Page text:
The Multiplication Table
In view of the fact that he's considered an avant gardist, Matthew Shipp's been getting a great deal of publicity. His followers are alternative rock as well as jazz fans. In trying to explain Shipp's appeal it should be kept in mind that labeling him an avant gardist is arguable. Compared to Cyrus Chestnut, he's far out, but Chestnut's a reactionary, not a mainstream jazzman, who emulates '50s and '60s post boppers, the mainstreamers of that time. On the other hand, Shipp hasn't made any significant advances beyond Cecil Taylor's '60s work; what's he's doing isn't as advanced as his fans believe. Shipp doesn't imitate Cecil slavishly, but has been influenced by him and can be connected with a school of pianists including Duke Ellington, Thelonious Monk, Herbie Nichols, Andrew Hill, and Taylor, a school associated with dissonant, percussive, and orchestral playing. Like Taylor, he's also been strongly marked by 20th century classical composers.
Shipp's played pretty well on some CDs, but he's very inconsistent, as this album indicates. He overindulges his fondness for pounding in the lower octaves, drowning out his fine trio members, bassist William Parker and drummer Susie Ibarra, who, ironically, he praises effusively in the notes. In all probability his banging in the bass register has gone a long way toward convincing listners, especally rock fans, that he's quite modern, but often it's tasteless.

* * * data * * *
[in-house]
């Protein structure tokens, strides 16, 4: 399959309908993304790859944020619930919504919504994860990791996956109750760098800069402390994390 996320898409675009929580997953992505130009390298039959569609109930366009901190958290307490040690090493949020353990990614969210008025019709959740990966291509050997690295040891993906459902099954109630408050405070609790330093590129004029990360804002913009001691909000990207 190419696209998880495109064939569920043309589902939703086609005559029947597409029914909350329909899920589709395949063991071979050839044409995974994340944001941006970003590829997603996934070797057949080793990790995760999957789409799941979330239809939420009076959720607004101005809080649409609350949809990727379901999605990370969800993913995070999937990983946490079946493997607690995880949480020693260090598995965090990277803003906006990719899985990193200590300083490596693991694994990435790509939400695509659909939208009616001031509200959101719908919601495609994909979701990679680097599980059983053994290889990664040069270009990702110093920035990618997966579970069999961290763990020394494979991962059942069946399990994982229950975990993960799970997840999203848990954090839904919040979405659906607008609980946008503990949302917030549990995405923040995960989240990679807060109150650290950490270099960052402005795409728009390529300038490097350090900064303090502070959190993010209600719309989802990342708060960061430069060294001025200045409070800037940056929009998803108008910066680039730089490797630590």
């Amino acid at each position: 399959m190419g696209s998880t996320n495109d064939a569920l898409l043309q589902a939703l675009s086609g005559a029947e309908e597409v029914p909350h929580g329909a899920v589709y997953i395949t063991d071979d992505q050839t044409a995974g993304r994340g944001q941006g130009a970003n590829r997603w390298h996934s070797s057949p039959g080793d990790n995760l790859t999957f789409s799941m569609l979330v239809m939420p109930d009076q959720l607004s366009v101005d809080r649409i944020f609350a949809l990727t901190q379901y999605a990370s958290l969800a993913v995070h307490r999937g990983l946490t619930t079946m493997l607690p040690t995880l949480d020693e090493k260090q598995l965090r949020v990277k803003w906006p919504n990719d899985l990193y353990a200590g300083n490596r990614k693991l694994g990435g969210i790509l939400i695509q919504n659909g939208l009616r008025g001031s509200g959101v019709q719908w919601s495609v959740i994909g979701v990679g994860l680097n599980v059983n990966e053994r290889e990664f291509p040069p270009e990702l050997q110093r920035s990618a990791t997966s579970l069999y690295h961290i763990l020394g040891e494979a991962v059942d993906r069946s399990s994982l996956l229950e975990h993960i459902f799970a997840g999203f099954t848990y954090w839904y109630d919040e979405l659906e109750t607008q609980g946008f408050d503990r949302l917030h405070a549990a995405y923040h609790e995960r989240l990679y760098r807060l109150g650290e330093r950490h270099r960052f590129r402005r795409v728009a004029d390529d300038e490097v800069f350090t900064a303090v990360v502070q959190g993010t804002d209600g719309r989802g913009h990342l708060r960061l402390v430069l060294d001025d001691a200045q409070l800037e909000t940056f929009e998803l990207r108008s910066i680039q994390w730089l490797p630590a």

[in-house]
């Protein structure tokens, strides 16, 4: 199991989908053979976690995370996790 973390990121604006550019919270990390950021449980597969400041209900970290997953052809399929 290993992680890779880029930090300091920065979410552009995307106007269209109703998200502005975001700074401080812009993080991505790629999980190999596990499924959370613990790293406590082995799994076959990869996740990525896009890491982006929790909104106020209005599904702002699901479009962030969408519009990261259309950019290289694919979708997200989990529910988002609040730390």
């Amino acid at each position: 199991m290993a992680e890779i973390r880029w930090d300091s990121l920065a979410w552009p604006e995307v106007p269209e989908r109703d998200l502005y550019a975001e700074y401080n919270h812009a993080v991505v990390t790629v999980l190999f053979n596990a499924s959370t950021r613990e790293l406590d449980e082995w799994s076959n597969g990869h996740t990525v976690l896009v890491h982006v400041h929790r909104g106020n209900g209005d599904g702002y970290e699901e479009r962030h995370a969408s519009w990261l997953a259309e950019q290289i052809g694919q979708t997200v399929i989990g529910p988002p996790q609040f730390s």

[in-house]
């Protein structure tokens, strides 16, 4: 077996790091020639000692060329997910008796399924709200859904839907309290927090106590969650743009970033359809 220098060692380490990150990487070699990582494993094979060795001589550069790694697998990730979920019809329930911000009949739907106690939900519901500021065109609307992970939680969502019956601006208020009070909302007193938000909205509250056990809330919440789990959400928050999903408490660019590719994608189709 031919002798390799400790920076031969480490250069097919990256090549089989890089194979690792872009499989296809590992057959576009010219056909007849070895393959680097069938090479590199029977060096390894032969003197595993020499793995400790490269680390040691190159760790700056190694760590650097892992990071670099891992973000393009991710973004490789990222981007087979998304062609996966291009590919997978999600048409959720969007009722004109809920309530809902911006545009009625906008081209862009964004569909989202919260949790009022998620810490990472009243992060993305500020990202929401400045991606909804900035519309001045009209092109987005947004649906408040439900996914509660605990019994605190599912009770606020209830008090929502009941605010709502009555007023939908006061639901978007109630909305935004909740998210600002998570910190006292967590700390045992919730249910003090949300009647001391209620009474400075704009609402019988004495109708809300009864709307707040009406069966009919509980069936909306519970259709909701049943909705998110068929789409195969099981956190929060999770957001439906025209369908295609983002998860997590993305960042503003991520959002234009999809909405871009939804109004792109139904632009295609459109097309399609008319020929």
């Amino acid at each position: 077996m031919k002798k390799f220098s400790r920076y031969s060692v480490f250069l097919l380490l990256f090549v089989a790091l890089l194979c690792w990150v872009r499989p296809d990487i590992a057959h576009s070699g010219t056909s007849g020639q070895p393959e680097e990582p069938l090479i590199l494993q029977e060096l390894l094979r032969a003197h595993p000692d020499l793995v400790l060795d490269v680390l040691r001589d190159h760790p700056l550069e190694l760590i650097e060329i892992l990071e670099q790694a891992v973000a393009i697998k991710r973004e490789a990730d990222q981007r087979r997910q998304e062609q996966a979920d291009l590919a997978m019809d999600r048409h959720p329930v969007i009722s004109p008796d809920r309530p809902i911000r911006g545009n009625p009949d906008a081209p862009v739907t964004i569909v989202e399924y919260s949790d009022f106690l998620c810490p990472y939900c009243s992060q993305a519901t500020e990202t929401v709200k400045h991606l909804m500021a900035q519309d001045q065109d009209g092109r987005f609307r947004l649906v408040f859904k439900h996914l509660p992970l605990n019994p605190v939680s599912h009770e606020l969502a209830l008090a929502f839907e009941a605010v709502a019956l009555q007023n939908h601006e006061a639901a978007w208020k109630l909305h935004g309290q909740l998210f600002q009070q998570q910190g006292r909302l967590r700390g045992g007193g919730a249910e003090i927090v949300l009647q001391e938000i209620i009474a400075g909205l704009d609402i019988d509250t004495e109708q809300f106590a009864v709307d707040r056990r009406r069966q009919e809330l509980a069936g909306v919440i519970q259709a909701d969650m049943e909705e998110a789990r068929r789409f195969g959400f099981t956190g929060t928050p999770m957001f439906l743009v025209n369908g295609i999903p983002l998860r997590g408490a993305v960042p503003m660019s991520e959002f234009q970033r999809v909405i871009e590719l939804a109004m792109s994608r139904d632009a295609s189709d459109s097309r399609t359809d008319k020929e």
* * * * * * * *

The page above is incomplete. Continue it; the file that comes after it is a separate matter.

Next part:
The album contains the often heard "Autumn Leaves," "C Jam Blues," and "Take the A Train," which Shipp attempts to rework in a fresh way, but all are marred by his heavy-handedness. There is one very nice track on the disc, "ZT 1," during which Shipp, Parker, and Ibarra engage in spare, thoughtful collective improvisation. Shipp performs with control here, lets the performance breathe, and everyone's better off for it.